In preparing the report for the American Press Institute, Gerson did settle on one definition.
“It’s media produced by and for immigrants, for ethnic, racial and linguistic minorities and indigenous groups,” Gerson said, citing Understanding Ethnic Media: Producers, Consumers, and Societies. “That’s in contrast to mainstream media, which is media produced by and for the mainstream society.”
What classifies as mainstream is specific to every community, and it changes over time. “I think what’s important in that definition is that “mainstream” shifts,” Gerson said. “And what’s considered “ethnic media” sometimes shifts, as well.”
Still, Gerson acknowledged that the term isn’t universally accepted. She shared a comment from an interview with Jorge Ramos, a Latino journalist who anchors the Fusion network’s Real America. Ramos was born in Mexico, and he immigrated to the U.S. on a student visa at age 24. “I feel strongly that I am a journalist who is part of the United States, and to identify me in another way marginalizes me,” Ramos said.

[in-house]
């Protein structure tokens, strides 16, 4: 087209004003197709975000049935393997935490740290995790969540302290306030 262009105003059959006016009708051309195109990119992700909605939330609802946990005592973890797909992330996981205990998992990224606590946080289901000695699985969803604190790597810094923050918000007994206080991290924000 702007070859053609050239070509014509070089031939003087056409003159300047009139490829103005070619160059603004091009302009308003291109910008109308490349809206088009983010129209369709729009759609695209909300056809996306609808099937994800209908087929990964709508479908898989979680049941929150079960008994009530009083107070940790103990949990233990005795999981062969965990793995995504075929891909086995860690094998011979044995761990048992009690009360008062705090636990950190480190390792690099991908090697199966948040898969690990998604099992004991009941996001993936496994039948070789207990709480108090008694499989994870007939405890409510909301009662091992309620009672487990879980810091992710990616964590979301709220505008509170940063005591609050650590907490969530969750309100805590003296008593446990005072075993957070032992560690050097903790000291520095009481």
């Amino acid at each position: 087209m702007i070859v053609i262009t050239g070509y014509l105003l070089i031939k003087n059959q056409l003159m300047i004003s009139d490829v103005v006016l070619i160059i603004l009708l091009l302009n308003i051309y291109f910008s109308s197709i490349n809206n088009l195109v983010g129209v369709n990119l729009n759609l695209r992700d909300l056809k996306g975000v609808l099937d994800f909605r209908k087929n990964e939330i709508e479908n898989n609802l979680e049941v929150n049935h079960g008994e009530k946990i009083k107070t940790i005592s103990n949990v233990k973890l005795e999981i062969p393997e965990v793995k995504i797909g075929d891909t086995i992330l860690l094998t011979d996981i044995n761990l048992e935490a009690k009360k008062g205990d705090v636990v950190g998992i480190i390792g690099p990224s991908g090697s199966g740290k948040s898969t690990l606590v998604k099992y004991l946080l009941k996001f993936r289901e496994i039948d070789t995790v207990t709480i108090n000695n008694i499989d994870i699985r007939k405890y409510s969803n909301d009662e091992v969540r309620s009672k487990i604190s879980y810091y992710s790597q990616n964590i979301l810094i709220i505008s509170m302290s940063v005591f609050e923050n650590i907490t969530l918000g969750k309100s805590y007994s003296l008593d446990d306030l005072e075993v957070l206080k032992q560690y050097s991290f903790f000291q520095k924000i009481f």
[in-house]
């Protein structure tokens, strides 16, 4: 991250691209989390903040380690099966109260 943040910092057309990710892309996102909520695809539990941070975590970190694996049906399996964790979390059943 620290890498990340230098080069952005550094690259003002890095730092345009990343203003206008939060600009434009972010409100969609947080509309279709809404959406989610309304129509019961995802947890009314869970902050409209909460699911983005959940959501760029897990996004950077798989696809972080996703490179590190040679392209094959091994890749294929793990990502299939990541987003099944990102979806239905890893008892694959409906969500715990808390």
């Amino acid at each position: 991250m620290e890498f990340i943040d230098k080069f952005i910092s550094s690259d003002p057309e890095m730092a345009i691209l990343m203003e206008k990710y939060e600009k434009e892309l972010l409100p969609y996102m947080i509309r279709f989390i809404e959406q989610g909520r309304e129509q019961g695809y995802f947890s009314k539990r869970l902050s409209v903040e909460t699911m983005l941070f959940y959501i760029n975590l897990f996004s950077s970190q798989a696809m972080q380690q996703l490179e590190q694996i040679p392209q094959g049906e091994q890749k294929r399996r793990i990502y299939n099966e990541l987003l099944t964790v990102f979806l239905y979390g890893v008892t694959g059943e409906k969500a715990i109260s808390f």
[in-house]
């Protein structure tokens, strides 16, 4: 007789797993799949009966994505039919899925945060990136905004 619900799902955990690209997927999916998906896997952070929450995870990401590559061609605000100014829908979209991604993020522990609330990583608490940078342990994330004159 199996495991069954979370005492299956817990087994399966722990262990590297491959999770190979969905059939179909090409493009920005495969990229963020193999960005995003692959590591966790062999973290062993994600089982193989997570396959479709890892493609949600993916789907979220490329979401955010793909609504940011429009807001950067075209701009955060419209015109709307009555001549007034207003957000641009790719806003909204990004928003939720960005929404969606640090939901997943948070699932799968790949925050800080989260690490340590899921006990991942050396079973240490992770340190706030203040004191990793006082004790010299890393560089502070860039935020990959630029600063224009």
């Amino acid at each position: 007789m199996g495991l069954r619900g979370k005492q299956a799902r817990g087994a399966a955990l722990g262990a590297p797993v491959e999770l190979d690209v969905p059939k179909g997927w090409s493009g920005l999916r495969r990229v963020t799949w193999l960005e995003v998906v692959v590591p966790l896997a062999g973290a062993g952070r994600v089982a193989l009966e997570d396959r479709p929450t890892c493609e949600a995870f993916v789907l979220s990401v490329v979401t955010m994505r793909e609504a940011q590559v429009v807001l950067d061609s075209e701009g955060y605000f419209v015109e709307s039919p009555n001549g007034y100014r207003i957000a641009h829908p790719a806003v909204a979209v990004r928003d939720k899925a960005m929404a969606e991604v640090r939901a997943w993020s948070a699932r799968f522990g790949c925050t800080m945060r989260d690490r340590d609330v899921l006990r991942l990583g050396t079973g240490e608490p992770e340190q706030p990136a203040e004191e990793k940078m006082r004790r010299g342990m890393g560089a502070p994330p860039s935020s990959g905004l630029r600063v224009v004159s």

Examining the role ethnic media plays in communities
Gerson said her research has found that most ethnic media outlets fulfill multiple roles:
· Advocating for the communities they cover.
· Connecting members of a community together.
· Informing a community. “This is often called service journalism,” Gerson said. “It’s a particular role that ethnic media does very well.”
If you’re a mainstream outlet that is preparing to collaborate with an ethnic media outlet, Gerson said, then you should follow Jorge Ramos’s advice.
“Understand that these roles are different,” Ramos told Gerson’s team during their research. “People watch our news in order to survive in this country. We’re providing essential information. The civic and social orientation of our role is not often found in similar English programs.”
Mainstream news orgs need to actively seek out opportunities for collaboration with ethnic media